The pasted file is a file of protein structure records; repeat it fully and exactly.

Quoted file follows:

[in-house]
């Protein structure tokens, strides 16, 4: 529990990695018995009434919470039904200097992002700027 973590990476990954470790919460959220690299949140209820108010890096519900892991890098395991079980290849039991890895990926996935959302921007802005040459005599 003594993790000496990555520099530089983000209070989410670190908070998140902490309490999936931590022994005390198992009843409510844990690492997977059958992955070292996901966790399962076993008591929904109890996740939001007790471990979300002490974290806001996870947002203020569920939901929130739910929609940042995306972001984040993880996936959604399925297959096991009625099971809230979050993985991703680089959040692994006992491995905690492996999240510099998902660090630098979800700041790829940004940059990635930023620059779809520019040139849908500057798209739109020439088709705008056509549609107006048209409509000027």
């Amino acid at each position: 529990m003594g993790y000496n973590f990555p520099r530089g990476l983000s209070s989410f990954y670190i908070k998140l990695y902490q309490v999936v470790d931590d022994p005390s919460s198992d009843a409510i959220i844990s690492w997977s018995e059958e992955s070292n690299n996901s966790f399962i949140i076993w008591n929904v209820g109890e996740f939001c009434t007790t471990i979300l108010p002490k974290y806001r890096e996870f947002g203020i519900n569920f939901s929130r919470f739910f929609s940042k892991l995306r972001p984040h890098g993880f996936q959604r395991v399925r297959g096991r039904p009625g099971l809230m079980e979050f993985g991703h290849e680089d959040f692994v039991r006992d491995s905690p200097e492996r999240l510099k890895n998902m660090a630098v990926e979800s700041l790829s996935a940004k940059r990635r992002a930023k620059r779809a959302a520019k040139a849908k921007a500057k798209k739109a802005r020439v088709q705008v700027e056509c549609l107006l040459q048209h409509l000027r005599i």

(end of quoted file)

[in-house]
């Protein structure tokens, strides 16, 4: 529990990695018995009434919470039904200097992002700027 973590990476990954470790919460959220690299949140209820108010890096519900892991890098395991079980290849039991890895990926996935959302921007802005040459005599 003594993790000496990555520099530089983000209070989410670190908070998140902490309490999936931590022994005390198992009843409510844990690492997977059958992955070292996901966790399962076993008591929904109890996740939001007790471990979300002490974290806001996870947002203020569920939901929130739910929609940042995306972001984040993880996936959604399925297959096991009625099971809230979050993985991703680089959040692994006992491995905690492996999240510099998902660090630098979800700041790829940004940059990635930023620059779809520019040139849908500057798209739109020439088709705008056509549609107006048209409509000027």
């Amino acid at each position: 529990m003594g993790y000496n973590f990555p520099r530089g990476l983000s209070s989410f990954y670190i908070k998140l990695y902490q309490v999936v470790d931590d022994p005390s919460s198992d009843a409510i959220i844990s690492w997977s018995e059958e992955s070292n690299n996901s966790f399962i949140i076993w008591n929904v209820g109890e996740f939001c009434t007790t471990i979300l108010p002490k974290y806001r890096e996870f947002g203020i519900n569920f939901s929130r919470f739910f929609s940042k892991l995306r972001p984040h890098g993880f996936q959604r395991v399925r297959g096991r039904p009625g099971l809230m079980e979050f993985g991703h290849e680089d959040f692994v039991r006992d491995s905690p200097e492996r999240l510099k890895n998902m660090a630098v990926e979800s700041l790829s996935a940004k940059r990635r992002a930023k620059r779809a959302a520019k040139a849908k921007a500057k798209k739109a802005r020439v088709q705008v700027e056509c549609l107006l040459q048209h409509l000027r005599i």